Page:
David McReynolds R.I.P.

August 17, 2018

Herein a brilliant, courageous and profoundly decent man who lived his beliefs whatever the cost. He will be missed by many.

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Cycling the Erie Canal Path From Albany to Buffalo ( Part 2)

July 27, 2018


The following photographs were taken on the second half of my journey on and around the Erie Canal Trail.

href=”https://raginghorse.wordpress.com/?attachment_id=3890″ rel=”attachment wp-att-3890″> FDR’s Four Freedoms

Port Byron

The open road.

In Seneca Falls

Inside Woman’s Rights National Historical Park

An image of Sojourner Truth

Wesleyan Chapel where the first formal demands for woman’s right were made.

Inside Wesleyan Chapel.

From a bridge exiting Seneca Falls

Seneca Lake outside Geneva

Geneva City Hall

Stone house outside Geneva

Entering Palmyra

Palmyra

Joseph Smith and angel

Good eating!

Palmyra Village Hall

Entering Fairport

Entering Rochester

Rochester

Mount Hope Cemetary

A man.

One of the greatest men and greatest writers born on American soil.

A developed soul.

Rochester underground

Kodak Building

The High Falls

At the High Falls

Mr. Douglass and Ms. Anthony at tea.

Susan B. Anthony Museum

Blue skies.

Drawbridge over the Canal

Brockport, where Ivory soap floats

Bridge at Brockport

Downtown Brockport

“Borrow a bike – it’s free.”

Leaving Brockport

Americana

A home in Albion

Strange claim to fame.

A church in Albion

Beginnings

Albion

Albion

On the way to Medina, evening falls on the Erie Canal.

On the way.

Entering Medina

Hmmmmmm

A spooky old house in Medina

No relation

Once the Medina Opera House

Hart Hotel in Medina

Main Street

St. Mary’s Church, Medina

Entering Lockport

The “Five Flights.”

Lockport

End of the line.


Cycling the Erie Canal Path From Albany to Buffalo ( Part 1)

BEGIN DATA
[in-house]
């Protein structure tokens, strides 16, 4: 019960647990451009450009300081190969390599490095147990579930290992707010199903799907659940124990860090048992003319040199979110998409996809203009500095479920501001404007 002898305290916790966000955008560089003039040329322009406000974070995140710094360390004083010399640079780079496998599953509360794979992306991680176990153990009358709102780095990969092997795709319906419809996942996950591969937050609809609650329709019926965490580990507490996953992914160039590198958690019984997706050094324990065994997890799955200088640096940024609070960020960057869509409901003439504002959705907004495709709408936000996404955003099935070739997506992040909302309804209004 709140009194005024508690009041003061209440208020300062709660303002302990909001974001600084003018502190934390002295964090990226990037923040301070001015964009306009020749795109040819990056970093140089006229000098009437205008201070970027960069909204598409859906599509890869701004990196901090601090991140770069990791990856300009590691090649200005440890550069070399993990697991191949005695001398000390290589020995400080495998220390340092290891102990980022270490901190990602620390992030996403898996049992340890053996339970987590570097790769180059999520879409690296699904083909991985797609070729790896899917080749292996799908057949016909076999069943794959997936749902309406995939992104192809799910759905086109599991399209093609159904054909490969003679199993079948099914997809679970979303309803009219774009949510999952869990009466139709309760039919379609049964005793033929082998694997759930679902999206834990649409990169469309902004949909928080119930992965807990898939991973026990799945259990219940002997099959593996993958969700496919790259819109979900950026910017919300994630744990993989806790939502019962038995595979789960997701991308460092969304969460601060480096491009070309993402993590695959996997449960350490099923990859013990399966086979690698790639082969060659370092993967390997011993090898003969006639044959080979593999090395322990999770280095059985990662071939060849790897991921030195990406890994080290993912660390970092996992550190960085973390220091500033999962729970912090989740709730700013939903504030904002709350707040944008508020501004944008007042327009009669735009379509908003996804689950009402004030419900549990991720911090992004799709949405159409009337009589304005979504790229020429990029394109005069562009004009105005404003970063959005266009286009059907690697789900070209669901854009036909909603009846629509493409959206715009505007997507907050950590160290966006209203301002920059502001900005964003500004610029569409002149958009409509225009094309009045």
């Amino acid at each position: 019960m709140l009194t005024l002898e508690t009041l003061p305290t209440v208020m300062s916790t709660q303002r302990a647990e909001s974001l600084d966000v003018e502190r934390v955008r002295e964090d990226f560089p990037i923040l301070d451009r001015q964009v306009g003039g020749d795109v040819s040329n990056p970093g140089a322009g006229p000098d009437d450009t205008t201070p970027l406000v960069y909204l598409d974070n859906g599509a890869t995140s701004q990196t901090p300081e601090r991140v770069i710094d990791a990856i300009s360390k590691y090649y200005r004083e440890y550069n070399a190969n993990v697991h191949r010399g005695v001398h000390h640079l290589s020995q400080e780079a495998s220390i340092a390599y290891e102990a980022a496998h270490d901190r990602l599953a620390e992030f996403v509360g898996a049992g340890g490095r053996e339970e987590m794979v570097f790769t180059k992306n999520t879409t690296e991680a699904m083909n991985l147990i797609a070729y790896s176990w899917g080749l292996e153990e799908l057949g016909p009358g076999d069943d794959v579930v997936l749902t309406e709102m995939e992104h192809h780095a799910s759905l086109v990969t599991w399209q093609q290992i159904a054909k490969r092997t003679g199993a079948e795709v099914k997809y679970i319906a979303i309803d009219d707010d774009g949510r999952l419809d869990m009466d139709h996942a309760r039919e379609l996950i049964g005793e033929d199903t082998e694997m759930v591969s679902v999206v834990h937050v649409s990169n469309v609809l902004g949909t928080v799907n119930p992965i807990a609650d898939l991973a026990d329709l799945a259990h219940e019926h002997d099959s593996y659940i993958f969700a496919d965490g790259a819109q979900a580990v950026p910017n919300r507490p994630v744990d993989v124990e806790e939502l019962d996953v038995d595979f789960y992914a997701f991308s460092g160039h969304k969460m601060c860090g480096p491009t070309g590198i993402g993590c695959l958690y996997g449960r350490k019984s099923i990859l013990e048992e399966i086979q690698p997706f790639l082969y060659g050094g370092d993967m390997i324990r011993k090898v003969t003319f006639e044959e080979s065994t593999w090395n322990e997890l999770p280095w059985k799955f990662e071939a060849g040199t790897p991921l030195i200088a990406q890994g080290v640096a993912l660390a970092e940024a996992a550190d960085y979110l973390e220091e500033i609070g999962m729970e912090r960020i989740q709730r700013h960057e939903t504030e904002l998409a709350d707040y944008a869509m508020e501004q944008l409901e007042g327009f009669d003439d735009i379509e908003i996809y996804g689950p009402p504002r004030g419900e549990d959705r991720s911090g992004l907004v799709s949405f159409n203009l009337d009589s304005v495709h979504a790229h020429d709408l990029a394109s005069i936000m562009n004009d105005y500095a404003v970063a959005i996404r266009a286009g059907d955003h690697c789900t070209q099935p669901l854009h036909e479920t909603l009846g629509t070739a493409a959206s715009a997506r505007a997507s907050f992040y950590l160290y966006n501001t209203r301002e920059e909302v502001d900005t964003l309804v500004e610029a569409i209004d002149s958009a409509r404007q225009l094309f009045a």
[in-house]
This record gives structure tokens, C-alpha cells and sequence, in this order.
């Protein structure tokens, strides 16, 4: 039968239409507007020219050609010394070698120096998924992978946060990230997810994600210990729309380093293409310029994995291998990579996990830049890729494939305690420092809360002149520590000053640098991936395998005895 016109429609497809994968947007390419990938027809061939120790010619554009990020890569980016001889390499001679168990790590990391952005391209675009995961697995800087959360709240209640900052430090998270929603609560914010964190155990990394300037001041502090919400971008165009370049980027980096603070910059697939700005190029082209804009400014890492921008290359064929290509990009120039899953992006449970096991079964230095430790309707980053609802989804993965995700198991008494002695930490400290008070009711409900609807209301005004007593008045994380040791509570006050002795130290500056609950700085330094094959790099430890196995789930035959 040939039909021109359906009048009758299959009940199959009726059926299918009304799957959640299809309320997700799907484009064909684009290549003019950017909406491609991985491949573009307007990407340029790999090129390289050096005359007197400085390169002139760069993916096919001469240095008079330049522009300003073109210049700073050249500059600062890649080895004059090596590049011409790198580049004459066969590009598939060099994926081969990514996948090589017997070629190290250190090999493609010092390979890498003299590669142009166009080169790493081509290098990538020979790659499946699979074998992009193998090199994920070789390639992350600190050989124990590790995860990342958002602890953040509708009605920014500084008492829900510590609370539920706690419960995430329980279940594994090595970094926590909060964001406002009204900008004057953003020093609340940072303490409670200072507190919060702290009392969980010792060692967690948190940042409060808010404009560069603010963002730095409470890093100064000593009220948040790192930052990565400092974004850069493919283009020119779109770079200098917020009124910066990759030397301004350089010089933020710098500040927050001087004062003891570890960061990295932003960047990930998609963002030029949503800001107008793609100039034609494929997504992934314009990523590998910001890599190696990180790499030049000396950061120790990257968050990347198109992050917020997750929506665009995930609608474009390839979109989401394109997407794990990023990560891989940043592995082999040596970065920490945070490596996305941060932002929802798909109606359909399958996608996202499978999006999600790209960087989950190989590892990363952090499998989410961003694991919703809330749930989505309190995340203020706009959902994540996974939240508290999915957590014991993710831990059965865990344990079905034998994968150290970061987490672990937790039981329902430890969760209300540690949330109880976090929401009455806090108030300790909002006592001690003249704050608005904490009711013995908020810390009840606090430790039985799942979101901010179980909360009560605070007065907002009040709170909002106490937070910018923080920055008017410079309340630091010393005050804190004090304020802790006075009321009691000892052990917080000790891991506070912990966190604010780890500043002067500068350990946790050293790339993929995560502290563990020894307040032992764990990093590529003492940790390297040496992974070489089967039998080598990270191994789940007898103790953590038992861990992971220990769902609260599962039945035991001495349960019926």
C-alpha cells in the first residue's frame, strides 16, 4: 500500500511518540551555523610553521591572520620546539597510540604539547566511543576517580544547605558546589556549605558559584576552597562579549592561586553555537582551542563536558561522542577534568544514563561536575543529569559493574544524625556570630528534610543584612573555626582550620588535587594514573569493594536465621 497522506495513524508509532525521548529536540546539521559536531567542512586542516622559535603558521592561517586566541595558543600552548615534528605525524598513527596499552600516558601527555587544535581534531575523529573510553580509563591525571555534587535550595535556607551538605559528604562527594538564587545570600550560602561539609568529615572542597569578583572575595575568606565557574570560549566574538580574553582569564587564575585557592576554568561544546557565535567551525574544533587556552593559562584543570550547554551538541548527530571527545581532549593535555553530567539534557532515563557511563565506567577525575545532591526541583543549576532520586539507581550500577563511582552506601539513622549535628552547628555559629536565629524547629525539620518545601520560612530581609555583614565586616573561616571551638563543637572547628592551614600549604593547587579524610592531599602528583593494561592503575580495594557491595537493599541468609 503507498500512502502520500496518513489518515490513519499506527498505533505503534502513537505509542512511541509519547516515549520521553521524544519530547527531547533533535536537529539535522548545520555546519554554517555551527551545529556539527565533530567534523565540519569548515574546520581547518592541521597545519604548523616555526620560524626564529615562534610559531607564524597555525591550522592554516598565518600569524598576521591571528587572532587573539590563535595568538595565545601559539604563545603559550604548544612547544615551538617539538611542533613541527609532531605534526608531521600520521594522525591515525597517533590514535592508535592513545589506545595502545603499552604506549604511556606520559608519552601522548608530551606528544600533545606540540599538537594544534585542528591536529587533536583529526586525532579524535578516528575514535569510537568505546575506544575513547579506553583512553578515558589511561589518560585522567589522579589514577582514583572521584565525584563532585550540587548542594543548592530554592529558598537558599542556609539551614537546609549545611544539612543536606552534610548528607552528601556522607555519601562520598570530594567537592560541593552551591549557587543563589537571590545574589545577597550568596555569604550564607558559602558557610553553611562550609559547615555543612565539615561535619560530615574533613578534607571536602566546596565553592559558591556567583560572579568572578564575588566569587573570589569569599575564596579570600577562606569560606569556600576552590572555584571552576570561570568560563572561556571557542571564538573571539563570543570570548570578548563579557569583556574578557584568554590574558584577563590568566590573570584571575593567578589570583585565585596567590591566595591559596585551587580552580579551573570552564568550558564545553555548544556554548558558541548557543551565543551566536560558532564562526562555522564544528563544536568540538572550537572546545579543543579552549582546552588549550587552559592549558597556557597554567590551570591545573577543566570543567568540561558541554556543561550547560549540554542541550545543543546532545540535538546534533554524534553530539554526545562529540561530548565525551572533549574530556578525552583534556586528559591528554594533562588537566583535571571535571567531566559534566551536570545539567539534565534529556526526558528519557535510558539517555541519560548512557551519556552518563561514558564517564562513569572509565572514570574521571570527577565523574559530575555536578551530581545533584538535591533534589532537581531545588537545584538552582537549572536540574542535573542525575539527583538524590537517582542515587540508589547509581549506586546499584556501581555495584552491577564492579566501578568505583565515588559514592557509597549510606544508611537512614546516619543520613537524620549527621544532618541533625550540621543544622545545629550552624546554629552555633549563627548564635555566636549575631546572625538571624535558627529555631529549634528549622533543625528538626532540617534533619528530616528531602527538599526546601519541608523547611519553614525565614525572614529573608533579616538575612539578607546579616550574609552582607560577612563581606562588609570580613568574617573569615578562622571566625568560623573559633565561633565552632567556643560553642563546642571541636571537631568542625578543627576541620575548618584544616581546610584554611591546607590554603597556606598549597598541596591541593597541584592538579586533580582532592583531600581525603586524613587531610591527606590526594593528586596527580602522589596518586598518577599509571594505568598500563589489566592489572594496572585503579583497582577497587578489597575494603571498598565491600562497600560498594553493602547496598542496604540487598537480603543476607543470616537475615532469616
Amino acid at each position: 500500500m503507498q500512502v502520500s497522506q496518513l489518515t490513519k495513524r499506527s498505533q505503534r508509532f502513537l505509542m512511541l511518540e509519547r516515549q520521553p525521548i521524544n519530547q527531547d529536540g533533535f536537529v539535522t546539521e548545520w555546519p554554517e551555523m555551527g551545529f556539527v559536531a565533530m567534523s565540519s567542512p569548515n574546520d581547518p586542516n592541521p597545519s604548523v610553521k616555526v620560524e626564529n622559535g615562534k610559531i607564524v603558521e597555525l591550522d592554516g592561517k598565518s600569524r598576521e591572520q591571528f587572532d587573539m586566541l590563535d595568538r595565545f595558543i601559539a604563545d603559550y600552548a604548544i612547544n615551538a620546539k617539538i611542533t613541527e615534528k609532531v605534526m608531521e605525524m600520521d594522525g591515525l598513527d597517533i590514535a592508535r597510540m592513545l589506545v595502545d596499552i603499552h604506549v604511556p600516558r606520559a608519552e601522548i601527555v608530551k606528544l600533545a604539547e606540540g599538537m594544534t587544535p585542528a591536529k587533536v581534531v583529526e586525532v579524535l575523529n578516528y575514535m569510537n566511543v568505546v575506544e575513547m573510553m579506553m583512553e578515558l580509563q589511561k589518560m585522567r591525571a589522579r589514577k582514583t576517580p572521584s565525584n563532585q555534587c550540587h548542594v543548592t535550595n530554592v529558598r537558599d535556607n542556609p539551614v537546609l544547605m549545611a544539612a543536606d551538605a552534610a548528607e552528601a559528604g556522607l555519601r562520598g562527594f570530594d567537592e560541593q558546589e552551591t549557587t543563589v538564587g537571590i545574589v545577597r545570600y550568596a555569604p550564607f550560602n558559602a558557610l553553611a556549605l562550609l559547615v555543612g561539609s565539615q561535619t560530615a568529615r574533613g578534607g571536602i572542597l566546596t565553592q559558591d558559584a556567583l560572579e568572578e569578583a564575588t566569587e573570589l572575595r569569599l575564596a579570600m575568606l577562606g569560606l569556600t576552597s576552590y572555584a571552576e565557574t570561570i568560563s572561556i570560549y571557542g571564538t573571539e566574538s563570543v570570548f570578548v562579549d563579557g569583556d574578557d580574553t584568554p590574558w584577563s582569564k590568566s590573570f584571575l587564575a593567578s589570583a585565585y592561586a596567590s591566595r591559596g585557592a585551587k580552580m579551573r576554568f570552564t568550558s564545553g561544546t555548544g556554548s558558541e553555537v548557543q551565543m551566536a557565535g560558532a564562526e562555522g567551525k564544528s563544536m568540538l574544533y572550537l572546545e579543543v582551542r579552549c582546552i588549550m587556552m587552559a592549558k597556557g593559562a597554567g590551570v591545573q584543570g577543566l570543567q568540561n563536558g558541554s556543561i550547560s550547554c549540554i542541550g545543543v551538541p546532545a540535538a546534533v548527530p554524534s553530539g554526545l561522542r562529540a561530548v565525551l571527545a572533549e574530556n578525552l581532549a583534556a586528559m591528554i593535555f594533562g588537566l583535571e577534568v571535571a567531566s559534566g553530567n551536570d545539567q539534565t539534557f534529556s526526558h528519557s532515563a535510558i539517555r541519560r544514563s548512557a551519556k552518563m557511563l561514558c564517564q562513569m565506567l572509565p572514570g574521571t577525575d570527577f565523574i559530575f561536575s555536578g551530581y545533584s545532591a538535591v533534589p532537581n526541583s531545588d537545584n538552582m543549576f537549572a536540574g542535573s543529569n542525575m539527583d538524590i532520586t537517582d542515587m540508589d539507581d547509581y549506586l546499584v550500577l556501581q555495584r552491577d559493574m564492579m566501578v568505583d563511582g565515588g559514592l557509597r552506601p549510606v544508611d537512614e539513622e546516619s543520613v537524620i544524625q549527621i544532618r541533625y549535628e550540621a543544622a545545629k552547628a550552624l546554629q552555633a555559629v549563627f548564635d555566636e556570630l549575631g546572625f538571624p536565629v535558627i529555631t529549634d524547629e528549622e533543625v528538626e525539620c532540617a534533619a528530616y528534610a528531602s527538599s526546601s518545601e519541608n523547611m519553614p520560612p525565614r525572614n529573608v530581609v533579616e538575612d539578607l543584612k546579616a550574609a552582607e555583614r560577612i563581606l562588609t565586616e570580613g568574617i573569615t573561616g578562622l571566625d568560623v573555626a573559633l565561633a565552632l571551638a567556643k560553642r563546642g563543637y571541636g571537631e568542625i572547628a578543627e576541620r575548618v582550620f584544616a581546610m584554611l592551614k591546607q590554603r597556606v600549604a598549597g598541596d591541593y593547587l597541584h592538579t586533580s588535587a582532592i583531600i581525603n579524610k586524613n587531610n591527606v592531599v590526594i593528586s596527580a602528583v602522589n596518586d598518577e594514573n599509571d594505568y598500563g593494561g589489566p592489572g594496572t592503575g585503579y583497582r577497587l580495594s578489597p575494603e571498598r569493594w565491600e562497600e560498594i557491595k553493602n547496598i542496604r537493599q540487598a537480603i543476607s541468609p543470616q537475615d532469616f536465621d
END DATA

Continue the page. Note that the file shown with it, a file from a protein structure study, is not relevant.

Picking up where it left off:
July 26, 2018

This was my third adventure cycling along the Erie Canal; the first, however, in which I managed to cycle its entire length. My first go, from Syracuse to Albany, some nine years ago, was a thing of farce. Clueless, I managed somehow to do just about everything wrong – I got lost, I got caught in storms, I miscalculated everything — and consequently spent hours riding through darkness in desperate attempts to get to the flee bag motels I had booked myself into. I arrived at them, at length, exhausted, filthy, famished, and (for a bonus) sometimes soaking wet.

An observation: you know you are too hungry when Denny’s looks heavenly.

A tip: Cycling 90 miles a day through unknown terrain while stopping to take in any and all sights is neither reasonable nor wise, that much the more when you do not have a cell phone.

You learn.

My next two attempts were better, much better, but still, there were bumps on the road and time constraints kept me from completing the entire trail.

So…in the wake of a life-threatening incident, I was determined this time around to do what I had not done in my truncated previous adventures on the Trail: to cycle it in its entirety from Albany to Buffalo.

And so I did.

The Canal itself, even as it is now but history, remains, economically, technologically, and socially on several levels, a thing of wonder. Consider this: to accommodate the 568-foot change in elevation from Lake Erie in Buffalo to the Hudson River Valley, 18 aqueducts, and 83 locks had to be built across 363 miles. It was an immense public and very physical and much-derided undertaking of the kind, hostage to the savagery of Neoliberalism as we are, we no longer even seem capable of contemplating, never mind enacting and funding. Follow the Canal and you will follow the history of New York and to a significant degree the history of the non-violent aspect of the westward expansion of America. Completed in 1825, the Canal created prosperity and wealth all along its way: and not merely prosperity and wealth but prosperity and wealth that (unlike the internet) were widely, if not exactly fairly, divided. The Canal provided work – albeit, backbreaking work – to thousands and thousands of newly arrived immigrants, among them the Famine Irish, who were allowed a toehold in a country in which many wanted nothing to do with them. The Canal transformed towns into cities and created towns the length of its way. Some of these towns, such as Medina, grew so prosperous that they had their own opera house. Some of the cities, principally Rochester and Seneca Falls, established themselves as centers of the most progressive politics of the times, where figures as huge as Frederick Douglas, Elizabeth Stanton, and Susan B. Anthony lived and died. Harriet Tubman lived in nearby Auburn.